The Booming Beer Brand No One Is Talking About
Coors Light recently made national headlines when, according to industry trade publication Beer Marketer's Insights, it passed Budweiser as the No. 2 best-selling beer in the U.S. in 2011.
Even with Bud Light keeping a firm grip on the No. 1 position it marked the first time in nearly 20 years that Anheuser-Busch didn’t have the top two selling beer brands.
While Coors Light toppling the self-proclaimed “King of Beers” received a lot of attention, a lesser known beer quietly put up some impressive numbers of its own: Modelo Especial.
It’s one of 13 brands brewed by Mexico’s Grupo Modelo. Modelo Especial is distributed in the United States by Crown Imports, which brings in 11 foreign-brewed brands to the States including Corona, St. Pauli Girl and TsingTao.
Modelo Especial is an old beer making new headway in the United States. Grupo Modelo began brewing and packaging Model Especial in Mexico in 1925, but the brand did not become available in the United States until 1990. Since then it’s been showing consistent year-over- year growth.
“It started at a consumer level with Mexican Hispanics out west,” says Jim Sabia, the chief marketing officer of Crown Imports. “It's their brand and they are very passionate about it.”
Positioned as Mexico’s premium beer brand, Sabia says Modelo Especial has seen double-digit growth annually for the last 17 years. Last year, Modelo Especial sold 35 million cases for the first time and Sabia sees plenty of room for more expansion.
“We've increased our projections to 40 million cases in 2012,” he says. “We're confident there is a lot of growth going forward. The goal is to get to 100 million cases.”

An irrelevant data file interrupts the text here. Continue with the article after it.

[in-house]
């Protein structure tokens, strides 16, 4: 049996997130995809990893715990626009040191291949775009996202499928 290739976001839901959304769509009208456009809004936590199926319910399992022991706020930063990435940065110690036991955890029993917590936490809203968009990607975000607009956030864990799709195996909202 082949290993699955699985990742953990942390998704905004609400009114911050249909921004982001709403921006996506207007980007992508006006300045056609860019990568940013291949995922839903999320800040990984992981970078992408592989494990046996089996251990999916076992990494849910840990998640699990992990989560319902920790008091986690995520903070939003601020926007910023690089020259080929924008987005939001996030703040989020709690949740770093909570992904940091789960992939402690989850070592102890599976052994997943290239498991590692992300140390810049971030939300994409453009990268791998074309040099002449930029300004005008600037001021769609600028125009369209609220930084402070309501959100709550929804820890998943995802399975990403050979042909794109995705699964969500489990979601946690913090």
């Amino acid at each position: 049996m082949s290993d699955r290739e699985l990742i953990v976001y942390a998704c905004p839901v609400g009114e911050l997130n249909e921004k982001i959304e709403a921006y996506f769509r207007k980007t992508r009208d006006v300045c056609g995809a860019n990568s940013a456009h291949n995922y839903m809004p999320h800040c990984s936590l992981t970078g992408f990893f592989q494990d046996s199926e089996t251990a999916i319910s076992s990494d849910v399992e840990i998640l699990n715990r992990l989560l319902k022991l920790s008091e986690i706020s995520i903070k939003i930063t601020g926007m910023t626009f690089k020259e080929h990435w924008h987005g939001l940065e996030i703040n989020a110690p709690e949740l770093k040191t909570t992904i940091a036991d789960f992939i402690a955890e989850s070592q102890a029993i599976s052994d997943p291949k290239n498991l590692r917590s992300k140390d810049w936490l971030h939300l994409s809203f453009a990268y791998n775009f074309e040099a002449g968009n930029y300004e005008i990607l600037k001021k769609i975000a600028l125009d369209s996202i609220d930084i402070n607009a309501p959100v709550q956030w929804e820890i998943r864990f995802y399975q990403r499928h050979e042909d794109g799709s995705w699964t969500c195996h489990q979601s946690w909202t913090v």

The growth is enough to make Modelo Especial the No. 3 imported beer behind Corona and Heineken. According to market research firm SymphonyIRI Group, Modelo Especial posted a 19 percent gain in dollar sales in 2011, enough to pass Bud Light Lime as the 14th largest beer brand in the U.S.
Up to this point, Modelo Especial’s growth has been achieved with a limited marketing presence.
“This isn’t being driven by a $50 million advertising campaign," Sabia says. "It’s been a very bottom-up approach. We haven’t done a lot of advertising, but what’s happened is that it has expanded to Latinos and now it’s crossing over to the general market.”
Going forward however, Sabia says Crown will be increasing its advertising spending for Modelo Especial and is seeking to raise the brand’s profile in bars and restaurants by making it more widely available on tap. By June 2012, Crown expects Modelo Especial to be available on draft in 41 states, up from 27 right now.
For Sabia, the moves are designed to help speed the growth of a brand that has needed little help thus far.
“Modelo Especial is a very important part of our future at Crown. We believe we have a lot of runway left with this beer.”